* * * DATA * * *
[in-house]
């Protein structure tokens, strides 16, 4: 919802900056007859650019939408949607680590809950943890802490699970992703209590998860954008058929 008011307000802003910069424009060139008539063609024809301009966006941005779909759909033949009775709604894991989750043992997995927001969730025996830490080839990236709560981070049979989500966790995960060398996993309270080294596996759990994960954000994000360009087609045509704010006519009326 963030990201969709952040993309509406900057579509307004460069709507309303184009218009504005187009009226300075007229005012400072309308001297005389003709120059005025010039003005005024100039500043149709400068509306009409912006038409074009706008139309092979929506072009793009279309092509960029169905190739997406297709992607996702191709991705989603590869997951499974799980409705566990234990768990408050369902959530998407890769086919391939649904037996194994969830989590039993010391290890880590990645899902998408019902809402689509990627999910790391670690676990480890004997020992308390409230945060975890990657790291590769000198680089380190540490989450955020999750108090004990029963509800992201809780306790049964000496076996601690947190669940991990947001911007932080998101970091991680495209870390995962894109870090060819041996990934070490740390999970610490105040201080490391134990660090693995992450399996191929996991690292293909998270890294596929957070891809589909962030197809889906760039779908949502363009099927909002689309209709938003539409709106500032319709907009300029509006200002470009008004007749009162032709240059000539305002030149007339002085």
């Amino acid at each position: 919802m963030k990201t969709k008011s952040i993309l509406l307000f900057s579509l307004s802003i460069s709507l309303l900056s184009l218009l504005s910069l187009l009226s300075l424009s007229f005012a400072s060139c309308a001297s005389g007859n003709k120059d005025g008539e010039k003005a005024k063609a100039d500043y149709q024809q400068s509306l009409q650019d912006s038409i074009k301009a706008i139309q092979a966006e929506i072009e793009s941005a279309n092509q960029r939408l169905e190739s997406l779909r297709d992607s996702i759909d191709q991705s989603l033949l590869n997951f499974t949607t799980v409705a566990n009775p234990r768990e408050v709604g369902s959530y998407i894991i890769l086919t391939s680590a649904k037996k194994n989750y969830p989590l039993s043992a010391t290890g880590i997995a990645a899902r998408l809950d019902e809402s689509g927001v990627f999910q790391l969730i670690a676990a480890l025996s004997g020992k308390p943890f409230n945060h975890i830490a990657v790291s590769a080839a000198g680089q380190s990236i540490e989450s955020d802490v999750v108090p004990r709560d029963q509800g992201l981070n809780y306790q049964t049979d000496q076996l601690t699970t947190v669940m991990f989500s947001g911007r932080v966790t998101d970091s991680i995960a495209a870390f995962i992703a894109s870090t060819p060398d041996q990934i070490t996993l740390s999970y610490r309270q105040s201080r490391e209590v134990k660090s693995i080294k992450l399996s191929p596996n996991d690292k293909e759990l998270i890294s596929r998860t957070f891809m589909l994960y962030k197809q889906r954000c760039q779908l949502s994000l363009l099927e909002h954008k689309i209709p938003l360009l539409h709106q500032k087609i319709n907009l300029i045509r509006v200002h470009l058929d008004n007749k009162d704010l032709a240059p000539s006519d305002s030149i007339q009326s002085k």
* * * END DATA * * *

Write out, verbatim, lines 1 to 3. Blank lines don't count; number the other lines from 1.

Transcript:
[in-house]
């Protein structure tokens, strides 16, 4: 919802900056007859650019939408949607680590809950943890802490699970992703209590998860954008058929 008011307000802003910069424009060139008539063609024809301009966006941005779909759909033949009775709604894991989750043992997995927001969730025996830490080839990236709560981070049979989500966790995960060398996993309270080294596996759990994960954000994000360009087609045509704010006519009326 963030990201969709952040993309509406900057579509307004460069709507309303184009218009504005187009009226300075007229005012400072309308001297005389003709120059005025010039003005005024100039500043149709400068509306009409912006038409074009706008139309092979929506072009793009279309092509960029169905190739997406297709992607996702191709991705989603590869997951499974799980409705566990234990768990408050369902959530998407890769086919391939649904037996194994969830989590039993010391290890880590990645899902998408019902809402689509990627999910790391670690676990480890004997020992308390409230945060975890990657790291590769000198680089380190540490989450955020999750108090004990029963509800992201809780306790049964000496076996601690947190669940991990947001911007932080998101970091991680495209870390995962894109870090060819041996990934070490740390999970610490105040201080490391134990660090693995992450399996191929996991690292293909998270890294596929957070891809589909962030197809889906760039779908949502363009099927909002689309209709938003539409709106500032319709907009300029509006200002470009008004007749009162032709240059000539305002030149007339002085």
């Amino acid at each position: 919802m963030k990201t969709k008011s952040i993309l509406l307000f900057s579509l307004s802003i460069s709507l309303l900056s184009l218009l504005s910069l187009l009226s300075l424009s007229f005012a400072s060139c309308a001297s005389g007859n003709k120059d005025g008539e010039k003005a005024k063609a100039d500043y149709q024809q400068s509306l009409q650019d912006s038409i074009k301009a706008i139309q092979a966006e929506i072009e793009s941005a279309n092509q960029r939408l169905e190739s997406l779909r297709d992607s996702i759909d191709q991705s989603l033949l590869n997951f499974t949607t799980v409705a566990n009775p234990r768990e408050v709604g369902s959530y998407i894991i890769l086919t391939s680590a649904k037996k194994n989750y969830p989590l039993s043992a010391t290890g880590i997995a990645a899902r998408l809950d019902e809402s689509g927001v990627f999910q790391l969730i670690a676990a480890l025996s004997g020992k308390p943890f409230n945060h975890i830490a990657v790291s590769a080839a000198g680089q380190s990236i540490e989450s955020d802490v999750v108090p004990r709560d029963q509800g992201l981070n809780y306790q049964t049979d000496q076996l601690t699970t947190v669940m991990f989500s947001g911007r932080v966790t998101d970091s991680i995960a495209a870390f995962i992703a894109s870090t060819p060398d041996q990934i070490t996993l740390s999970y610490r309270q105040s201080r490391e209590v134990k660090s693995i080294k992450l399996s191929p596996n996991d690292k293909e759990l998270i890294s596929r998860t957070f891809m589909l994960y962030k197809q889906r954000c760039q779908l949502s994000l363009l099927e909002h954008k689309i209709p938003l360009l539409h709106q500032k087609i319709n907009l300029i045509r509006v200002h470009l058929d008004n007749k009162d704010l032709a240059p000539s006519d305002s030149i007339q009326s002085k």